Deploying a TFLite Model on GCP Serverless | by Vishal Rajput | Jul, 2023

How to deploy a quantized model in a Serverless fashion

Model deployment is tricky; with the continuously changing landscape of cloud platforms and other AI-related libraries updating almost weekly, back compatibility and finding the correct deployment method is a big challenge. In today’s blog post, we will see how to deploy a tflite model on the Google Cloud Platform in a serverless fashion.

This blog post is structured in the following way:

  • Understanding Serverless and other ways of Deployment
  • What is Quantization and TFLite?
  • Deploying TFLite model using GCP Cloud Run API
Img Src:

Let’s first understand what do we mean by serverless because serverless doesn’t mean without a server.

An AI model, or any application for that matter can be deployed in several different ways with three major categorisations.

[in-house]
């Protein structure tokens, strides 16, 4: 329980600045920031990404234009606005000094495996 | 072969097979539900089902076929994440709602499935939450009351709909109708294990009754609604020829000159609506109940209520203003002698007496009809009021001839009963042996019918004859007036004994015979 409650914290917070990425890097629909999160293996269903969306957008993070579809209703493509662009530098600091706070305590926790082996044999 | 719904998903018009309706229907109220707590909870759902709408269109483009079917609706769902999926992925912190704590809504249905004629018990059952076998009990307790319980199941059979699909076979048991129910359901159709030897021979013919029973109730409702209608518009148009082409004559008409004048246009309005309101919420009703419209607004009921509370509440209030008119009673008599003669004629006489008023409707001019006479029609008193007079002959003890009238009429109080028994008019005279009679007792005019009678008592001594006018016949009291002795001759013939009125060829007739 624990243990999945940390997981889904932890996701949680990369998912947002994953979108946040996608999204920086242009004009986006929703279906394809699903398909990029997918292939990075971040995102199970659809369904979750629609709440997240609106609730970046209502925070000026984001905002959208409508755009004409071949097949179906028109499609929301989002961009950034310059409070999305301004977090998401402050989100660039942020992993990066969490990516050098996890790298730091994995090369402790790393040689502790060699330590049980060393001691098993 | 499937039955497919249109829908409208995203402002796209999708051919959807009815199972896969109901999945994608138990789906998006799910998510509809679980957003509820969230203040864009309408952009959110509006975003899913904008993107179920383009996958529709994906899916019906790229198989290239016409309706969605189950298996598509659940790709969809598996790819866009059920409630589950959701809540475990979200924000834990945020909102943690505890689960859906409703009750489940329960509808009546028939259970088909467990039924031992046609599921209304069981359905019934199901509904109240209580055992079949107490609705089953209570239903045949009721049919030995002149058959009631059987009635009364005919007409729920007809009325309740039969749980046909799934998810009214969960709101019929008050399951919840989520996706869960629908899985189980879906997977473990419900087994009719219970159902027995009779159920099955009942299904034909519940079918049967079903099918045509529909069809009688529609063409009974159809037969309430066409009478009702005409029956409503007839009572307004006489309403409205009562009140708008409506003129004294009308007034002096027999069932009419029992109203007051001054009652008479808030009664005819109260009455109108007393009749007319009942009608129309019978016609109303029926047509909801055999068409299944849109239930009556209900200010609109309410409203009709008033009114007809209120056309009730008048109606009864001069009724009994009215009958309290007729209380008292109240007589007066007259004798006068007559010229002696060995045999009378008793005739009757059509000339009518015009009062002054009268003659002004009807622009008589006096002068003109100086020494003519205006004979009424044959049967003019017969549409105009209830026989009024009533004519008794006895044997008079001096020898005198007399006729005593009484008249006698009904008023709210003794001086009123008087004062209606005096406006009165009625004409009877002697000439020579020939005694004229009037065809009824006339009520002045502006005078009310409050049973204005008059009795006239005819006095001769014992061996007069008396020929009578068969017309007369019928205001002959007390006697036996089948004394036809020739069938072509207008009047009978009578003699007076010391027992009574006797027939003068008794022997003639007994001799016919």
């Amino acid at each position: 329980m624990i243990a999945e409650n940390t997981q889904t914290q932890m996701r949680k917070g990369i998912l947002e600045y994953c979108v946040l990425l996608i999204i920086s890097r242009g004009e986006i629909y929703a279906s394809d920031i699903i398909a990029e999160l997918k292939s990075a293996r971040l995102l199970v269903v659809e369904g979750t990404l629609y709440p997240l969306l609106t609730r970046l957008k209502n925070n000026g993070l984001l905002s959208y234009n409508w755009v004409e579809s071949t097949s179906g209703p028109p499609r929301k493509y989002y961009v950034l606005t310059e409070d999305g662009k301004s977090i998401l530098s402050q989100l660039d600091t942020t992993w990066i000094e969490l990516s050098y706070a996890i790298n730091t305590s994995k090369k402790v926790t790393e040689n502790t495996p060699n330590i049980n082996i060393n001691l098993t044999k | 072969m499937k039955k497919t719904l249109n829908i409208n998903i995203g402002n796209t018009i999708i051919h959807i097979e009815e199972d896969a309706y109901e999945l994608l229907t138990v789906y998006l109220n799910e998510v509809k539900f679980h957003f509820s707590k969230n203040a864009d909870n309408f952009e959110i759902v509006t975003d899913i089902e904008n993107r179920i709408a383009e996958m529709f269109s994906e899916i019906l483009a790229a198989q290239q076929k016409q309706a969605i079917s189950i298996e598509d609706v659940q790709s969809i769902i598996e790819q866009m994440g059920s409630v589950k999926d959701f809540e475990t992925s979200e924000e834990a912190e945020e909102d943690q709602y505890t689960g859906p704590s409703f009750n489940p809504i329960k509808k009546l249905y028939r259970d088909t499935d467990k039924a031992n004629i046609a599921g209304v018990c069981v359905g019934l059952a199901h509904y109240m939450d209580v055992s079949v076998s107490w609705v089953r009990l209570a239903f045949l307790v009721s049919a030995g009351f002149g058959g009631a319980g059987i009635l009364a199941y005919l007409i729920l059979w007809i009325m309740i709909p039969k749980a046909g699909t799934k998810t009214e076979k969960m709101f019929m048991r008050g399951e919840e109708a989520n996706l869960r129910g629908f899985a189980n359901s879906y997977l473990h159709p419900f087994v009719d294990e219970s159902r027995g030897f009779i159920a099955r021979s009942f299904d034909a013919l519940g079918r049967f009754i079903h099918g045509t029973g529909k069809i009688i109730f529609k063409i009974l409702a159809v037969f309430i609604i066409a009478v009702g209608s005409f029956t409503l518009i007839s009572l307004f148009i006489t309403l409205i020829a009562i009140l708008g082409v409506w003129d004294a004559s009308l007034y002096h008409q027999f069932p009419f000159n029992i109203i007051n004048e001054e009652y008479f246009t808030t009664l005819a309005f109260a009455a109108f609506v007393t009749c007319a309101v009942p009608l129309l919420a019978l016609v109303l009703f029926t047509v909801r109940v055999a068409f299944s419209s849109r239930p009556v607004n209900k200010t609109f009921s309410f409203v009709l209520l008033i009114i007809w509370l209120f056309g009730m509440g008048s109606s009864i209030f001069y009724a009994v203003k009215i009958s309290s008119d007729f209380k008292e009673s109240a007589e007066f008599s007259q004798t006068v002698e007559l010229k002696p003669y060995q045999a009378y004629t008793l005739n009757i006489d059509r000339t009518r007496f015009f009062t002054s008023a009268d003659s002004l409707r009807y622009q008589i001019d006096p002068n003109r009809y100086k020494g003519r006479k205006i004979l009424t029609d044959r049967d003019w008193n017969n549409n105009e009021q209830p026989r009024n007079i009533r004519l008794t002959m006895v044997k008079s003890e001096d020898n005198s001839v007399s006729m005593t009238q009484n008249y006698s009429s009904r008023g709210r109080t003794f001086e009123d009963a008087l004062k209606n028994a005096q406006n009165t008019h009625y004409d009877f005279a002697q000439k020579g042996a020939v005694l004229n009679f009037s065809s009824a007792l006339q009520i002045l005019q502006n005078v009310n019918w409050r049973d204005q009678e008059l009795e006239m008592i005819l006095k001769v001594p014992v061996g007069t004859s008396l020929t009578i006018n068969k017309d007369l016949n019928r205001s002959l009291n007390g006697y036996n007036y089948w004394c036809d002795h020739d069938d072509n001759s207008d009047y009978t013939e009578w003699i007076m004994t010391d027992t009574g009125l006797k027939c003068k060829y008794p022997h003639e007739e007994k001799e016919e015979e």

Serverless: In this case, the model is stored on the cloud container registry and only runs when a user makes a request. When a request is made, a server instance is automatically launched to fulfill the user request, which shuts down after a while. From starting, configuring, scaling, and shutting down, all of this is taken by the Cloud Run API provided by the Google Cloud platform. We have AWS Lambda and Azure Functions as alternatives in other clouds.

Serverless has its own advantages and disadvantages.

  • The biggest advantage is the cost-saving, if you don’t have a large user base, most of the time, the server is sitting idle, and your money is just going for no reason. Another advantage is that we don’t need to think about scaling the infrastructure, depending upon the load on the server, it can automatically replicate the number of instances and handle the traffic.
  • In the disadvantage column, there are three things to consider. It has a small payload limit, meaning it can be used to run a bigger model. Secondly, the server automatically shuts down after 15 min of idle time, thus when we make a request after a long time, the first requests take much…

Source link

Leave a Comment